For use Sunday, March 15, and thereafter

Ex-Gov. Askew:
Early champion of open government

Eds: This is one of six profiles about Florida open government advocates and two related stories moving in advance for Sunshine Sunday.

By GERALD ENSLEY
Tallahassee Democrat

Reubin Askew

Reubin Askew | download this photo

TALLAHASSEE, Fla. (AP) Reubin Askew has always been a straight arrow. He never smoked, never drank, doesn’t cuss, goes to church and opposes all forms of gambling.

Heck, as an Air Force intelligence officer in the early 1950s, he was uncomfortable overseeing airplane reconnaissance photographs of Western Europe because it violated existing treaties.

So it only follows that when Askew entered public service, he would become one of the greatest champions of Florida’s century-long pursuit of open government.

“You’ve got to remember in government whose business you’re doing: the people’s,” he said. “And if you’re doing the people’s business, you’ve got to give them the tools to judge the product.”

Reubin O’Donovan Askew was governor of Florida from 1971 to 1979. Before that he spent 12 years in the Florida Legislature, including eight years in the state Senate. He has been a candidate for U.S. president (1984) and the U.S. Senate (1988).

In every role, Askew advocated open government. As a legislator, he was one of the most active supporters of Florida’s 1967 Sunshine law, which required open meetings for government boards. As governor, he led the campaign to pass Florida’s 1976 Sunshine Amendment, which required financial disclosure by all public officials, candidates and employees.

He helped the late U.S. Senator (and later Florida governor) Lawton Chiles draft federal financial disclosure laws. He was instrumental in persuading the Democratic Party to enact open procedures.

“(Askew) was pivotal in Florida. But really, he was a national leader,” said Richard Feiock, a Florida State University professor of public administration. “(Askew’s efforts) were an attempt to make the process transparent and enhance the credibility of public decision-making with the citizens. We think of it as routine now, but it was revolutionary at the time.”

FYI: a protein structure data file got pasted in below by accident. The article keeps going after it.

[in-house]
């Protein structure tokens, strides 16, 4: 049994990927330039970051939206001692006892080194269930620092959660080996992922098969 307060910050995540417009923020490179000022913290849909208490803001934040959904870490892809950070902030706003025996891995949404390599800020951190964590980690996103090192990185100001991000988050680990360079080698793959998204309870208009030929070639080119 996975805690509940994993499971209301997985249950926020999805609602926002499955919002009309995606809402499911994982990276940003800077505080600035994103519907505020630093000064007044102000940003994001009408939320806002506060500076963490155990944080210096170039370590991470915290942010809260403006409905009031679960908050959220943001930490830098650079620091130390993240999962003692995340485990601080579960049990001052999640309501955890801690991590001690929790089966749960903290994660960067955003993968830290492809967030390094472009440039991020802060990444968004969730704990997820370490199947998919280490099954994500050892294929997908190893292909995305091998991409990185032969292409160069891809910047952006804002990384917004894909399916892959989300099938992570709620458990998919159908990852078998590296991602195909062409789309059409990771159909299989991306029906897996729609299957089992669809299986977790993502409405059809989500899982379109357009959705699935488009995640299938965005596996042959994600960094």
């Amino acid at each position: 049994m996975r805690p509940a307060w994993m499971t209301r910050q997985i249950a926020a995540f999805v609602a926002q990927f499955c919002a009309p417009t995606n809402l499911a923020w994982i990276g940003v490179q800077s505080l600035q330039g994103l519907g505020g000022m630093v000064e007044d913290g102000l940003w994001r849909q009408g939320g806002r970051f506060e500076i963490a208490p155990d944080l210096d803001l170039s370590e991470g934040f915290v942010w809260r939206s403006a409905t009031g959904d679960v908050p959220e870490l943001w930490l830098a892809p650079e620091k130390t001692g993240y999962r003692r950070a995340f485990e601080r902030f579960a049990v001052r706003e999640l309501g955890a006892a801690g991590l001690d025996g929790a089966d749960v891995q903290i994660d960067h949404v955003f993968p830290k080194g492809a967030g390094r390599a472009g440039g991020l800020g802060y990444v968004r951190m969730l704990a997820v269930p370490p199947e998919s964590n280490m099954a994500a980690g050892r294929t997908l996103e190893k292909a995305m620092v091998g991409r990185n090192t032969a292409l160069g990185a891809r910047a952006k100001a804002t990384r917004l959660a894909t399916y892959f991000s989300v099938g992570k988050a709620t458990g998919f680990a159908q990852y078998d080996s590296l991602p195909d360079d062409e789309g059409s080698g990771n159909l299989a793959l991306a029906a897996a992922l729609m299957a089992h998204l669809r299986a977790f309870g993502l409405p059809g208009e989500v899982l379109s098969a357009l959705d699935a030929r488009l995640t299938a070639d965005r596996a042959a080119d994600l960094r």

Askew, 80, continues to promote good government. He has spent the past 10 years teaching a graduate seminar in public administration at FSU, his alma mater. He spent 10 years before that teaching at each of Florida’s other 10 public universities.

Askew was first elected to the legislature in the era of the Pork Chop Gang, a sobriquet hung on the rural legislators who wielded disproportionate power in a then-malapportioned legislature. He saw laws made in closed door sessions, with one legislator voting the proxies of 10 others. He saw reporters kicked out of meetings where public issues were discussed.

The system propelled him and other legislators to advocate for more openness in making laws. Their efforts bore fruit as the 1967 Sunshine Law, which required government meetings to be open to the public.

“In most cases, it’s easy to determine right and wrong (on an issue),” Askew said. “But if the people don’t have the facts to judge it by, that builds resentment and they have resentment for government in general.”

As governor, Askew brought similar “sunshine” to the finances of public officials. Early in his first term, several members of his Cabinet and the Florida Supreme Court were accused of accepting illegal gifts or payments. It was also common practice then for legislators to have “slush funds” of unregulated cash ostensibly intended for their campaigns.

Dismayed by the influence of money on the governmental process, Askew lobbied for financial disclosure laws, a ban on gifts to legislators and a hiatus period before officials who left government were allowed to lobby their former organizations.

When three consecutive legislative sessions failed to enact such laws, Askew took the proposals to the people by employing a process granted by the state’s 1968 constitution: a voter-approved amendment to the constitution. Askew successfully collected the required eight percent of registered voters’ signatures 210,000 signatures to get the “Sunshine Amendment” on the 1976 ballot. The amendment was approved by 78 percent of voters and became the first citizen initiative added to the Florida constitution.

Askew believes the most effective part of the Sunshine Amendment has been the provision that requires former elected officials to take a two-year hiatus before becoming lobbyists. But he laments the press generally treats financial disclosure as a “curiosity,” by reporting only a public official’s current net worth without tracking previous years.

“I felt strongly the people have the right to judge net worth year-to-year,” Askew said. “If there is a big jump, (the public officials) need to come forward and explain it.”

Yet Askew believes Florida’s sunshine regulations “absolutely” have been effective. He remains convinced open government means better government.

“People say you can’t legislate morality and that’s true,” he said. “But you can create an atmosphere that very much leads to openness and let the public decide what’s moral and what’s not.”

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